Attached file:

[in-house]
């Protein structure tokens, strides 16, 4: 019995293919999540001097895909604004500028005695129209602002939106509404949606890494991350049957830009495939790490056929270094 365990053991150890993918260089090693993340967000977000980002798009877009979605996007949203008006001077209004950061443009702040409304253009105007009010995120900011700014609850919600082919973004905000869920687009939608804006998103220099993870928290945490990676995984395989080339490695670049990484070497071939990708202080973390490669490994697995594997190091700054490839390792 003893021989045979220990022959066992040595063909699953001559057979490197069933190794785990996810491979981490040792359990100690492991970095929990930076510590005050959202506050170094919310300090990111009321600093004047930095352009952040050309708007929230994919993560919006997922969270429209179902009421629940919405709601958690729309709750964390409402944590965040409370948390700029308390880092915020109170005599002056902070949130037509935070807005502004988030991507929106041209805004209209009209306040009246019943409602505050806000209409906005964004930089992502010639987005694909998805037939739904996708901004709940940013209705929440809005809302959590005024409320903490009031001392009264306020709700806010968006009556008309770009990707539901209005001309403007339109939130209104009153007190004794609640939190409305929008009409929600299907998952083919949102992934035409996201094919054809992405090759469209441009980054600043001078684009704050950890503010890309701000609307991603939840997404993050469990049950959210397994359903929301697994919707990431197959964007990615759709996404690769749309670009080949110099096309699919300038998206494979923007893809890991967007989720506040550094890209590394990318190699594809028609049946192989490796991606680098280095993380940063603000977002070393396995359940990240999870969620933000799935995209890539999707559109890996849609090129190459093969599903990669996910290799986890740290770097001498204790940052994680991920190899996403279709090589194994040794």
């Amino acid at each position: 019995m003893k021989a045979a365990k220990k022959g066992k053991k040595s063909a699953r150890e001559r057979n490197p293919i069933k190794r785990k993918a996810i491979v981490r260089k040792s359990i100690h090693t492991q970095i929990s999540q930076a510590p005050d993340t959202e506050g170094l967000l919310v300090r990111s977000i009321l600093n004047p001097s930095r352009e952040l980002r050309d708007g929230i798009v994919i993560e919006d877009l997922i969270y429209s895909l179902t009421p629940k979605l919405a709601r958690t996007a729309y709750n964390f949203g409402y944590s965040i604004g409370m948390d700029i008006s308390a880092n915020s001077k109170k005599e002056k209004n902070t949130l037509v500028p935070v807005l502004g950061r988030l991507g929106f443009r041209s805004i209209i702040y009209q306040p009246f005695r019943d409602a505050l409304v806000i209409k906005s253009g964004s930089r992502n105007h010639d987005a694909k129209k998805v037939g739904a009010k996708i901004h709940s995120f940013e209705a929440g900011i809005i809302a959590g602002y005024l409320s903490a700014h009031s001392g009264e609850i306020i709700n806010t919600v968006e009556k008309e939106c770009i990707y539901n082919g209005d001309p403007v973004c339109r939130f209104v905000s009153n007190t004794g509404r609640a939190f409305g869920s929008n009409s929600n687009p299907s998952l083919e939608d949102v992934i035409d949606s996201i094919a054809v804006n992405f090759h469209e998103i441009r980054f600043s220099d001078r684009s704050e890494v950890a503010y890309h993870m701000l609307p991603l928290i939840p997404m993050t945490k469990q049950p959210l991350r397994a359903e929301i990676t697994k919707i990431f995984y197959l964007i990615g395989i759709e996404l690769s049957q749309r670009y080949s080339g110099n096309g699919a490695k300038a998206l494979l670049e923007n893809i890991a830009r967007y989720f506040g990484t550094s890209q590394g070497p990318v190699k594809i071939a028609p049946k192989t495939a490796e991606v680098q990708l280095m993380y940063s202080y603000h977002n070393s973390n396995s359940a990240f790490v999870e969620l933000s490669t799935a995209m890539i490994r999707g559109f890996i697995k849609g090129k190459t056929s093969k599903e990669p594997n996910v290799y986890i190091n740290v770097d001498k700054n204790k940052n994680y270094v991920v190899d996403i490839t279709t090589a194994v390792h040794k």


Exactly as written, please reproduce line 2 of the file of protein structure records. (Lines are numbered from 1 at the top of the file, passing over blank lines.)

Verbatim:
């Protein structure tokens, strides 16, 4: 019995293919999540001097895909604004500028005695129209602002939106509404949606890494991350049957830009495939790490056929270094 365990053991150890993918260089090693993340967000977000980002798009877009979605996007949203008006001077209004950061443009702040409304253009105007009010995120900011700014609850919600082919973004905000869920687009939608804006998103220099993870928290945490990676995984395989080339490695670049990484070497071939990708202080973390490669490994697995594997190091700054490839390792 003893021989045979220990022959066992040595063909699953001559057979490197069933190794785990996810491979981490040792359990100690492991970095929990930076510590005050959202506050170094919310300090990111009321600093004047930095352009952040050309708007929230994919993560919006997922969270429209179902009421629940919405709601958690729309709750964390409402944590965040409370948390700029308390880092915020109170005599002056902070949130037509935070807005502004988030991507929106041209805004209209009209306040009246019943409602505050806000209409906005964004930089992502010639987005694909998805037939739904996708901004709940940013209705929440809005809302959590005024409320903490009031001392009264306020709700806010968006009556008309770009990707539901209005001309403007339109939130209104009153007190004794609640939190409305929008009409929600299907998952083919949102992934035409996201094919054809992405090759469209441009980054600043001078684009704050950890503010890309701000609307991603939840997404993050469990049950959210397994359903929301697994919707990431197959964007990615759709996404690769749309670009080949110099096309699919300038998206494979923007893809890991967007989720506040550094890209590394990318190699594809028609049946192989490796991606680098280095993380940063603000977002070393396995359940990240999870969620933000799935995209890539999707559109890996849609090129190459093969599903990669996910290799986890740290770097001498204790940052994680991920190899996403279709090589194994040794």